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Gently green conversations with Trudy Dujardin, FASID, LEED AP

Fall in Love with Your Bedroom

Trudy Dujardin

“When I woke up this morning, my girlfriend asked me, ‘Did you sleep good?’ I said, ‘No, I made a few mistakes.'”–Stephen Wright, American Comic

It’s hard to seriously imagine making mistakes while you’re sleeping, but if you’re designing a bedroom, there are good and better choices for your lifelong health. During sleep, your body works to remove any toxins that you were exposed to during the day.  A beautiful, serene environment that soothes you at the end of your day is best when it also supports your health.

Sleep is the time for cellular repair, for rejuvenation, for restoration of energy and health for both body and mind.That’s why, more than any other room in the house, you want your bedroom to be a pristine environment. You may be surprised to learn that your bedroom can be a repository of potentially harmful chemicals. Conventional mattresses, for example, are made with petroleum-based polyester and polyurethane foam, then treated with flame retardants. Those chemicals can emit volatile organic compounds (VOCs) that become part of the air you breathe.

Pillows are also often made of synthetic materials that are treated with chemical finishing agents. Other sources of possible chemical contamination: Carpets, wall paint, wood furniture, even your cotton pajamas. With everything else you have on your mind, you don’t need worries about the health of your bedroom to keep you up at night.

Fortunately, there are products available to ensure your rest is undisturbed by allergens, toxins, or chemical vapors. For my interior design clients, I recommend using natural furnishings and finishes free of formaldehyde, VOCs, and petroleum-based products. Here are a few simple steps you can take to ensure a healthful night’s sleep:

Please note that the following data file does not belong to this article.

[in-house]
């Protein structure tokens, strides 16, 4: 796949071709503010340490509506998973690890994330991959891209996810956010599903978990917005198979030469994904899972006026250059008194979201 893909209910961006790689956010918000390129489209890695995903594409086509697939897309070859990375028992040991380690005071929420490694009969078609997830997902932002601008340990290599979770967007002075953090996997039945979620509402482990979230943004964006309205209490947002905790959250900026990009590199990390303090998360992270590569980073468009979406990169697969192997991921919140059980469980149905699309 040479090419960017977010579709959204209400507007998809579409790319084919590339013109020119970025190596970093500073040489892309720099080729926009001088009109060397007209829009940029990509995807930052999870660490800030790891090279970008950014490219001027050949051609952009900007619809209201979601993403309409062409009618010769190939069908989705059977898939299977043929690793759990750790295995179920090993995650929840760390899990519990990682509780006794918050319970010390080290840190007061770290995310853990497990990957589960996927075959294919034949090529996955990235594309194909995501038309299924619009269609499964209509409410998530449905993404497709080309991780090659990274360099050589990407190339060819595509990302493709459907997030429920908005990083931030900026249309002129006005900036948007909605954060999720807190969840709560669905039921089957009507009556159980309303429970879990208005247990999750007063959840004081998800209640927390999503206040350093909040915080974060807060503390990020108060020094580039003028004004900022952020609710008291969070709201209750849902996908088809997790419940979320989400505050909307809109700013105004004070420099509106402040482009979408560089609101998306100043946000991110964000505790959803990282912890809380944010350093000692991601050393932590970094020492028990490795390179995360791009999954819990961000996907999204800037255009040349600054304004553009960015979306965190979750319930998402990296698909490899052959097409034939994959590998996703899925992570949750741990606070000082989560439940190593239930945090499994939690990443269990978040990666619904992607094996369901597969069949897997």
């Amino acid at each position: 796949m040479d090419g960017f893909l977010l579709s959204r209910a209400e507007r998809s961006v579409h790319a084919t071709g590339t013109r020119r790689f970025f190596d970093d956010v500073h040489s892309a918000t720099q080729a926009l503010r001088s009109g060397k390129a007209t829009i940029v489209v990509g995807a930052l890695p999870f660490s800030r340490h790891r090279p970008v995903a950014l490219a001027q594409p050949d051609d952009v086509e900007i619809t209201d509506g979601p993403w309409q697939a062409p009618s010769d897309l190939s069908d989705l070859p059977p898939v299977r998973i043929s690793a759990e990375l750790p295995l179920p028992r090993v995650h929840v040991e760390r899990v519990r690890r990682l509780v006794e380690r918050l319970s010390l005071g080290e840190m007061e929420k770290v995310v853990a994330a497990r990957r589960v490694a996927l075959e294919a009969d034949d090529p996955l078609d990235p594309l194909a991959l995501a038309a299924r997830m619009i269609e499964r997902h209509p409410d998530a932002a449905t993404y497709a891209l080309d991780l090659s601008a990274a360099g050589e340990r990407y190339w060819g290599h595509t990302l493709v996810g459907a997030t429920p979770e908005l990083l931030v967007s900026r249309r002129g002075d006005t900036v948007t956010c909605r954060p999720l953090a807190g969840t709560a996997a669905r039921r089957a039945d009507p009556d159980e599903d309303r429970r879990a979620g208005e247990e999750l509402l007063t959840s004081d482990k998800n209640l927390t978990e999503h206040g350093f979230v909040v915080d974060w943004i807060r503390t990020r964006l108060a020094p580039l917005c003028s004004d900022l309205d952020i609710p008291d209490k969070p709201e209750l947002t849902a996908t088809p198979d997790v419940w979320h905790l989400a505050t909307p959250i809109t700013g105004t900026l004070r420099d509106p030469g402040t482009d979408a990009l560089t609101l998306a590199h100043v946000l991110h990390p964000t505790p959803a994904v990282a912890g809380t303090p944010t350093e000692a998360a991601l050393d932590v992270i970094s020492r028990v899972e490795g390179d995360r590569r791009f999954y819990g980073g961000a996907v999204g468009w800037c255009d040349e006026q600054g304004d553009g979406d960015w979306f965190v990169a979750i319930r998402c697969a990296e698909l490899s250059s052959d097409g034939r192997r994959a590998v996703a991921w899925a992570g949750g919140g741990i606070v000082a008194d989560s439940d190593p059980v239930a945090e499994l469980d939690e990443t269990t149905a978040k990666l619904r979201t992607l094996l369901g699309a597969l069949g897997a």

Choose low or no-VOC paints for your walls and wood trim. Paints can emit VOCs over a long period of time, so just airing out the room may not be sufficient.

Choose hardwood floors (easiest to clean), finish them with water-based sealants (one of my favorites is Basic Coatings), and finally, cover them with organic wool or cotton area rugs.

Select an organic mattress, made with natural latex, wool or organic cotton. Be sure your pillows are natural as well. You can find pillows filled with organic wool or natural latex foam, and covered with organic cotton. Non-organic cotton is a heavily-toxin laden fabric. Cotton is grown in fields soaked in insecticides; dyes and color fixers use heavy metals such as chromium, copper, and zinc.

When choosing wood furniture, consider eco-friendly wood products that are FSC-certified, a designation from the Forest Stewardship Council ensuring that the wood was grown and harvested in a way that protects forests for the long term. Antique furniture is beautiful, and has the added benefit of no longer emitting harmful gases from wood or finishes.

Clear the air by adding a room air-purifier, or go one step further and install a central filtration system. Models are available that filter particulates (pollen, dander, and mold) and vapors (formaldehyde).

Remember that a good night’s sleep is an important part of a healthy lifestyle. If you follow even one of these suggestions, you’ll be taking a step forward in improving the health of yourself, your family, and the earth. After many years of devoting my work to sustainable design, my clients tell me they sleep easy. I want that for you as well.